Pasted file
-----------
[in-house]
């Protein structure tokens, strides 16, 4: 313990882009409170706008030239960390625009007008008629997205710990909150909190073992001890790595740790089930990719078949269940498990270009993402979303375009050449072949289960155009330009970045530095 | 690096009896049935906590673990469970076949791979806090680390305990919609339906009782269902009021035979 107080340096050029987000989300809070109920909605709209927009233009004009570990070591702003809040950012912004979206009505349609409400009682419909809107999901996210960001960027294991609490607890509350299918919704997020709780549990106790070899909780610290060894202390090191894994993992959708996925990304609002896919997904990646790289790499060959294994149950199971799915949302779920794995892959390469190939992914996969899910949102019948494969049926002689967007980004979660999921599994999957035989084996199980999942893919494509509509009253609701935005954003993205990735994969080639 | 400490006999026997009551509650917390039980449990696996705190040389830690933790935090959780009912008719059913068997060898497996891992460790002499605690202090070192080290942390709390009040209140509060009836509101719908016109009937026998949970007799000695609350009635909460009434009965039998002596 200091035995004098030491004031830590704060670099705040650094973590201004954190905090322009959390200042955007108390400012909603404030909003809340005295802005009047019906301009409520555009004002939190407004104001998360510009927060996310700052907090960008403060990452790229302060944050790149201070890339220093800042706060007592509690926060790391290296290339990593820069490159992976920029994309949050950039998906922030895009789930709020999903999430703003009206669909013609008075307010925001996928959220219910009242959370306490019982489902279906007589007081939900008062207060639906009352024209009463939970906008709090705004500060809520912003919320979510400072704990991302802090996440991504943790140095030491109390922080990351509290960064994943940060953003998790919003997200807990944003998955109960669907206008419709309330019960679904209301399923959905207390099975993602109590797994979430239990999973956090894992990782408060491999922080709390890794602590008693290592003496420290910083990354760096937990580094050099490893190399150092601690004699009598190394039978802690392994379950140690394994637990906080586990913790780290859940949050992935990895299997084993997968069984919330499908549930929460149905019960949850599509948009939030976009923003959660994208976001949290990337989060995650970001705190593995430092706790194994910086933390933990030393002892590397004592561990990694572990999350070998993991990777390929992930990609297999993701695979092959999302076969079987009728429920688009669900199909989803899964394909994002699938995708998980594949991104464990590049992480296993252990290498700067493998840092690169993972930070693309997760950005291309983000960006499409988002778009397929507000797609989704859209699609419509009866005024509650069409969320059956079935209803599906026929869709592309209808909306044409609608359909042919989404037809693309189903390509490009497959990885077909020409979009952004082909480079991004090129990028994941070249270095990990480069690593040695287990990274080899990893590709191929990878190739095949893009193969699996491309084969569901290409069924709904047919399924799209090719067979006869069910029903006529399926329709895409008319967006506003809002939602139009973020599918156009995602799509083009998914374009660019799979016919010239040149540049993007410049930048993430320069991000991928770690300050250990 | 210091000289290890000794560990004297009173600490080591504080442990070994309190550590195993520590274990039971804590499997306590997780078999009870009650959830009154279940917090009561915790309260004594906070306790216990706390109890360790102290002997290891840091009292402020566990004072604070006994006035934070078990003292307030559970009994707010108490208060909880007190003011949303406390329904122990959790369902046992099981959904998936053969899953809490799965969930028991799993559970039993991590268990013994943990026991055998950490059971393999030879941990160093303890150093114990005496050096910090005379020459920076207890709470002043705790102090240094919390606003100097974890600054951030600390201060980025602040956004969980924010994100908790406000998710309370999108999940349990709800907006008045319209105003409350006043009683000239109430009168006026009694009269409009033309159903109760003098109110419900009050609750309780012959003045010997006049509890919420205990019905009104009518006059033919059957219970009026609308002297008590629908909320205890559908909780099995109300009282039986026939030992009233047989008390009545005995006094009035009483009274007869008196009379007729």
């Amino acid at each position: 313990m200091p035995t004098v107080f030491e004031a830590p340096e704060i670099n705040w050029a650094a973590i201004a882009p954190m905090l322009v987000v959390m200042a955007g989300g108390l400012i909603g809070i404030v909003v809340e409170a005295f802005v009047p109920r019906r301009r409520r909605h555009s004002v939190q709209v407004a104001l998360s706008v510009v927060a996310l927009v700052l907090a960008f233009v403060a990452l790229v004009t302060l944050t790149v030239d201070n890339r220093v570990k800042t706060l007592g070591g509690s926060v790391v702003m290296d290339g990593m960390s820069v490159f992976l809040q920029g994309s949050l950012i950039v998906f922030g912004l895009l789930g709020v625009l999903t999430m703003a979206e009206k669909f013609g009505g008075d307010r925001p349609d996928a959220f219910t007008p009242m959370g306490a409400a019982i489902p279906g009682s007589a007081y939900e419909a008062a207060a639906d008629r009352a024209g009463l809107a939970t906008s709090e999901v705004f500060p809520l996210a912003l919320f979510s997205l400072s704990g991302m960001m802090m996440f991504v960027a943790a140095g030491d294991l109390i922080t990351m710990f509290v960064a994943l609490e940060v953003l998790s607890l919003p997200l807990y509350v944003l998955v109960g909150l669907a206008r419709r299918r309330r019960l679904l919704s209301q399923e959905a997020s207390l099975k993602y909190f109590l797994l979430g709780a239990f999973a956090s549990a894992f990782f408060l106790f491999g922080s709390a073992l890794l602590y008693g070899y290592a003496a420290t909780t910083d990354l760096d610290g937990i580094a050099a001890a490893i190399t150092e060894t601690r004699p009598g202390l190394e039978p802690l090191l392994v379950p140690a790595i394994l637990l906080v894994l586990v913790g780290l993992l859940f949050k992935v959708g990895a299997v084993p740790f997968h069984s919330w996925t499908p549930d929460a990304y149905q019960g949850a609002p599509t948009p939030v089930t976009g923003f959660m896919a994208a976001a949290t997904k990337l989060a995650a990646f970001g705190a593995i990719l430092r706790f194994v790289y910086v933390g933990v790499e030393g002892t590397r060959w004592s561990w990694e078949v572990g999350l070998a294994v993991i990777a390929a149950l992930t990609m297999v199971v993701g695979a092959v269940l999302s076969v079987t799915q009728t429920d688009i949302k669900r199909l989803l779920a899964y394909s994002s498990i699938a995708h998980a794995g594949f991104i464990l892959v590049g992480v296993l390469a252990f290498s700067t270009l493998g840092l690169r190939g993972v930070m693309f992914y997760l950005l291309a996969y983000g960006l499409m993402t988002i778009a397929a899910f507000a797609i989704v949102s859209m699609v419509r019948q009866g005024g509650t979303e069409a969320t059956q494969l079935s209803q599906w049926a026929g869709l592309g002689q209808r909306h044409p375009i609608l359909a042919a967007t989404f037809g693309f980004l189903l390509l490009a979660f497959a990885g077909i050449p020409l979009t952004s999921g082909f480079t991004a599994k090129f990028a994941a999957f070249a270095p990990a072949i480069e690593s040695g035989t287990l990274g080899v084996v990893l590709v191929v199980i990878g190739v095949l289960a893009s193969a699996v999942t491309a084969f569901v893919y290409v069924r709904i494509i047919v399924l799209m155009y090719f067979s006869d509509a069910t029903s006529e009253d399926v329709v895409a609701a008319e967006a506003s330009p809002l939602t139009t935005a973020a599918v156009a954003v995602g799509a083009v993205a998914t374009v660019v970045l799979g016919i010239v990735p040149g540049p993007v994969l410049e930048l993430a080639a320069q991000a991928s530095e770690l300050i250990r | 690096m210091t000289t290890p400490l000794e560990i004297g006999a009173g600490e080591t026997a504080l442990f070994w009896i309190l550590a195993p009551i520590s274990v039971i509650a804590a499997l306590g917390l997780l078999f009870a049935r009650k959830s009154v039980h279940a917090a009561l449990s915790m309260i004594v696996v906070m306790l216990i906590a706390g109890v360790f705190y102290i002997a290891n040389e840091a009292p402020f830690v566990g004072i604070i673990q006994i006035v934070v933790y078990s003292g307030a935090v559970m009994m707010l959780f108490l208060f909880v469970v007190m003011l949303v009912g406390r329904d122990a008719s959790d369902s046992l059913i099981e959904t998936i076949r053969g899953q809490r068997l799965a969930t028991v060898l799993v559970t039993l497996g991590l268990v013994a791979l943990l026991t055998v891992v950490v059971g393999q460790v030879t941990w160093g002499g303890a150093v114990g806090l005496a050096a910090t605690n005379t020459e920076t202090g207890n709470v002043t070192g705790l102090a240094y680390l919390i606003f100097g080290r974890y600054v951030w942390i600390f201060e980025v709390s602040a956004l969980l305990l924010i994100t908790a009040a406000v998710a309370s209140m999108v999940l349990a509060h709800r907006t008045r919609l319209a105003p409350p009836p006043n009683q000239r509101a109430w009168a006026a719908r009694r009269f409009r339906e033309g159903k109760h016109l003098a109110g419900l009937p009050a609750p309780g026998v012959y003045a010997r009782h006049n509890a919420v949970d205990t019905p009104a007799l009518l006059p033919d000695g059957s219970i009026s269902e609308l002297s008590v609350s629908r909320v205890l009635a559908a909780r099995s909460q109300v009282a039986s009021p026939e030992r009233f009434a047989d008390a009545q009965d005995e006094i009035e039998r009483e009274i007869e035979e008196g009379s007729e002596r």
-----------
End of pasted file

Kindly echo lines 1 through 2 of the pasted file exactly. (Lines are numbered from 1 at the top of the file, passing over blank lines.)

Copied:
[in-house]
């Protein structure tokens, strides 16, 4: 313990882009409170706008030239960390625009007008008629997205710990909150909190073992001890790595740790089930990719078949269940498990270009993402979303375009050449072949289960155009330009970045530095 | 690096009896049935906590673990469970076949791979806090680390305990919609339906009782269902009021035979 107080340096050029987000989300809070109920909605709209927009233009004009570990070591702003809040950012912004979206009505349609409400009682419909809107999901996210960001960027294991609490607890509350299918919704997020709780549990106790070899909780610290060894202390090191894994993992959708996925990304609002896919997904990646790289790499060959294994149950199971799915949302779920794995892959390469190939992914996969899910949102019948494969049926002689967007980004979660999921599994999957035989084996199980999942893919494509509509009253609701935005954003993205990735994969080639 | 400490006999026997009551509650917390039980449990696996705190040389830690933790935090959780009912008719059913068997060898497996891992460790002499605690202090070192080290942390709390009040209140509060009836509101719908016109009937026998949970007799000695609350009635909460009434009965039998002596 200091035995004098030491004031830590704060670099705040650094973590201004954190905090322009959390200042955007108390400012909603404030909003809340005295802005009047019906301009409520555009004002939190407004104001998360510009927060996310700052907090960008403060990452790229302060944050790149201070890339220093800042706060007592509690926060790391290296290339990593820069490159992976920029994309949050950039998906922030895009789930709020999903999430703003009206669909013609008075307010925001996928959220219910009242959370306490019982489902279906007589007081939900008062207060639906009352024209009463939970906008709090705004500060809520912003919320979510400072704990991302802090996440991504943790140095030491109390922080990351509290960064994943940060953003998790919003997200807990944003998955109960669907206008419709309330019960679904209301399923959905207390099975993602109590797994979430239990999973956090894992990782408060491999922080709390890794602590008693290592003496420290910083990354760096937990580094050099490893190399150092601690004699009598190394039978802690392994379950140690394994637990906080586990913790780290859940949050992935990895299997084993997968069984919330499908549930929460149905019960949850599509948009939030976009923003959660994208976001949290990337989060995650970001705190593995430092706790194994910086933390933990030393002892590397004592561990990694572990999350070998993991990777390929992930990609297999993701695979092959999302076969079987009728429920688009669900199909989803899964394909994002699938995708998980594949991104464990590049992480296993252990290498700067493998840092690169993972930070693309997760950005291309983000960006499409988002778009397929507000797609989704859209699609419509009866005024509650069409969320059956079935209803599906026929869709592309209808909306044409609608359909042919989404037809693309189903390509490009497959990885077909020409979009952004082909480079991004090129990028994941070249270095990990480069690593040695287990990274080899990893590709191929990878190739095949893009193969699996491309084969569901290409069924709904047919399924799209090719067979006869069910029903006529399926329709895409008319967006506003809002939602139009973020599918156009995602799509083009998914374009660019799979016919010239040149540049993007410049930048993430320069991000991928770690300050250990 | 210091000289290890000794560990004297009173600490080591504080442990070994309190550590195993520590274990039971804590499997306590997780078999009870009650959830009154279940917090009561915790309260004594906070306790216990706390109890360790102290002997290891840091009292402020566990004072604070006994006035934070078990003292307030559970009994707010108490208060909880007190003011949303406390329904122990959790369902046992099981959904998936053969899953809490799965969930028991799993559970039993991590268990013994943990026991055998950490059971393999030879941990160093303890150093114990005496050096910090005379020459920076207890709470002043705790102090240094919390606003100097974890600054951030600390201060980025602040956004969980924010994100908790406000998710309370999108999940349990709800907006008045319209105003409350006043009683000239109430009168006026009694009269409009033309159903109760003098109110419900009050609750309780012959003045010997006049509890919420205990019905009104009518006059033919059957219970009026609308002297008590629908909320205890559908909780099995109300009282039986026939030992009233047989008390009545005995006094009035009483009274007869008196009379007729």